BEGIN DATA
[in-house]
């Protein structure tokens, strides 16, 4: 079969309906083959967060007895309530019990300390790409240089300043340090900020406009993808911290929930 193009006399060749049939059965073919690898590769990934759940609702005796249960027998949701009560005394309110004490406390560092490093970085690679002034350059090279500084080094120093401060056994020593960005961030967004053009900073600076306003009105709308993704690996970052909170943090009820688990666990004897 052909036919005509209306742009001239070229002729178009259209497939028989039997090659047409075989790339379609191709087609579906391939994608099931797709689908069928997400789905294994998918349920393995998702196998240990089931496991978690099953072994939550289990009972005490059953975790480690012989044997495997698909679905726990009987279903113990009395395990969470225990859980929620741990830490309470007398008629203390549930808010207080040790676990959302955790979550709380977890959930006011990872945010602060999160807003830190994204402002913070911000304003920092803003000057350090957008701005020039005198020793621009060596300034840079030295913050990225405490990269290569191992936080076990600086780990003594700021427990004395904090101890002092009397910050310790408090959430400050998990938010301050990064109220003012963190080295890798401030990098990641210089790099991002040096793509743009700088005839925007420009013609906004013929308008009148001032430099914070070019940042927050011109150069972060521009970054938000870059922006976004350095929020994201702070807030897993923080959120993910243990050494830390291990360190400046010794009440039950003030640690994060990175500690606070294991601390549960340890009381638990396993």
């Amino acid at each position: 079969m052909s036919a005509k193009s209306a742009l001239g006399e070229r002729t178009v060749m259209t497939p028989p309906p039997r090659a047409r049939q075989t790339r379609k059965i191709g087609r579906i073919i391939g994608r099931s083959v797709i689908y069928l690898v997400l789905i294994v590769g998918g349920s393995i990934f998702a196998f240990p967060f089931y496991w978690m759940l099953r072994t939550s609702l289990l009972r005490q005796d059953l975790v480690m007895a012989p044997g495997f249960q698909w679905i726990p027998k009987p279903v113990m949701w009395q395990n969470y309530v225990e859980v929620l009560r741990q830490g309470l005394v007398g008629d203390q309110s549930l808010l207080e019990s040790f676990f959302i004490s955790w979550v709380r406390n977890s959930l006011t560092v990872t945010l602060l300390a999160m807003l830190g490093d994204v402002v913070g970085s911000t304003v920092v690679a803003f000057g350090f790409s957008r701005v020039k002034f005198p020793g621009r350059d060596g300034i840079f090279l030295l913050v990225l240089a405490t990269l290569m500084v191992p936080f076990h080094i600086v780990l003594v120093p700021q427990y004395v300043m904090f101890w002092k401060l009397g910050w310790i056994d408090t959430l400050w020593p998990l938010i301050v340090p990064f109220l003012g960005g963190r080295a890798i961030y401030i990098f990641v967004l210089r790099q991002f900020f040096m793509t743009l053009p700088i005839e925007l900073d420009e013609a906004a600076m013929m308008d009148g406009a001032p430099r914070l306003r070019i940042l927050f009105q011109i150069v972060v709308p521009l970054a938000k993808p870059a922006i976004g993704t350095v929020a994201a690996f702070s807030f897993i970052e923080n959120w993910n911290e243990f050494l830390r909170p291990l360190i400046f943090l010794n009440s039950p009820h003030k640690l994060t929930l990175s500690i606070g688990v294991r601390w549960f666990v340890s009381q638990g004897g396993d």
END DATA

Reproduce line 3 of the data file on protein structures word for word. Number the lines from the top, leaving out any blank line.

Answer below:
């Amino acid at each position: 079969m052909s036919a005509k193009s209306a742009l001239g006399e070229r002729t178009v060749m259209t497939p028989p309906p039997r090659a047409r049939q075989t790339r379609k059965i191709g087609r579906i073919i391939g994608r099931s083959v797709i689908y069928l690898v997400l789905i294994v590769g998918g349920s393995i990934f998702a196998f240990p967060f089931y496991w978690m759940l099953r072994t939550s609702l289990l009972r005490q005796d059953l975790v480690m007895a012989p044997g495997f249960q698909w679905i726990p027998k009987p279903v113990m949701w009395q395990n969470y309530v225990e859980v929620l009560r741990q830490g309470l005394v007398g008629d203390q309110s549930l808010l207080e019990s040790f676990f959302i004490s955790w979550v709380r406390n977890s959930l006011t560092v990872t945010l602060l300390a999160m807003l830190g490093d994204v402002v913070g970085s911000t304003v920092v690679a803003f000057g350090f790409s957008r701005v020039k002034f005198p020793g621009r350059d060596g300034i840079f090279l030295l913050v990225l240089a405490t990269l290569m500084v191992p936080f076990h080094i600086v780990l003594v120093p700021q427990y004395v300043m904090f101890w002092k401060l009397g910050w310790i056994d408090t959430l400050w020593p998990l938010i301050v340090p990064f109220l003012g960005g963190r080295a890798i961030y401030i990098f990641v967004l210089r790099q991002f900020f040096m793509t743009l053009p700088i005839e925007l900073d420009e013609a906004a600076m013929m308008d009148g406009a001032p430099r914070l306003r070019i940042l927050f009105q011109i150069v972060v709308p521009l970054a938000k993808p870059a922006i976004g993704t350095v929020a994201a690996f702070s807030f897993i970052e923080n959120w993910n911290e243990f050494l830390r909170p291990l360190i400046f943090l010794n009440s039950p009820h003030k640690l994060t929930l990175s500690i606070g688990v294991r601390w549960f666990v340890s009381q638990g004897g396993d």